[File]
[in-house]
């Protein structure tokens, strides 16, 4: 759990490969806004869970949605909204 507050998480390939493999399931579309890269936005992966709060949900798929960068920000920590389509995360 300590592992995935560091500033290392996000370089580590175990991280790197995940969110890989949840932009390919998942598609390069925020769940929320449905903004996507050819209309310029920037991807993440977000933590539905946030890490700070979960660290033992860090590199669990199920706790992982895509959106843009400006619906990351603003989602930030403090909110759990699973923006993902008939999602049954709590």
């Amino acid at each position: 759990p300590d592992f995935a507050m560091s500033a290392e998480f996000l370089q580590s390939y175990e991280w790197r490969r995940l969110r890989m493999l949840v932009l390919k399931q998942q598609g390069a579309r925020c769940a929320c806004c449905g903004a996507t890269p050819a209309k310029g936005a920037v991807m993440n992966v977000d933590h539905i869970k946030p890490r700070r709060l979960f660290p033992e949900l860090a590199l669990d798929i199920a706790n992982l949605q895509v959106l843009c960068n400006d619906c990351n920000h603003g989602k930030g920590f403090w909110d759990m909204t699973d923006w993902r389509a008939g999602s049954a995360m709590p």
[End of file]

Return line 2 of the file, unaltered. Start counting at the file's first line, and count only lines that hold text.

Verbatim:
């Protein structure tokens, strides 16, 4: 759990490969806004869970949605909204 507050998480390939493999399931579309890269936005992966709060949900798929960068920000920590389509995360 300590592992995935560091500033290392996000370089580590175990991280790197995940969110890989949840932009390919998942598609390069925020769940929320449905903004996507050819209309310029920037991807993440977000933590539905946030890490700070979960660290033992860090590199669990199920706790992982895509959106843009400006619906990351603003989602930030403090909110759990699973923006993902008939999602049954709590």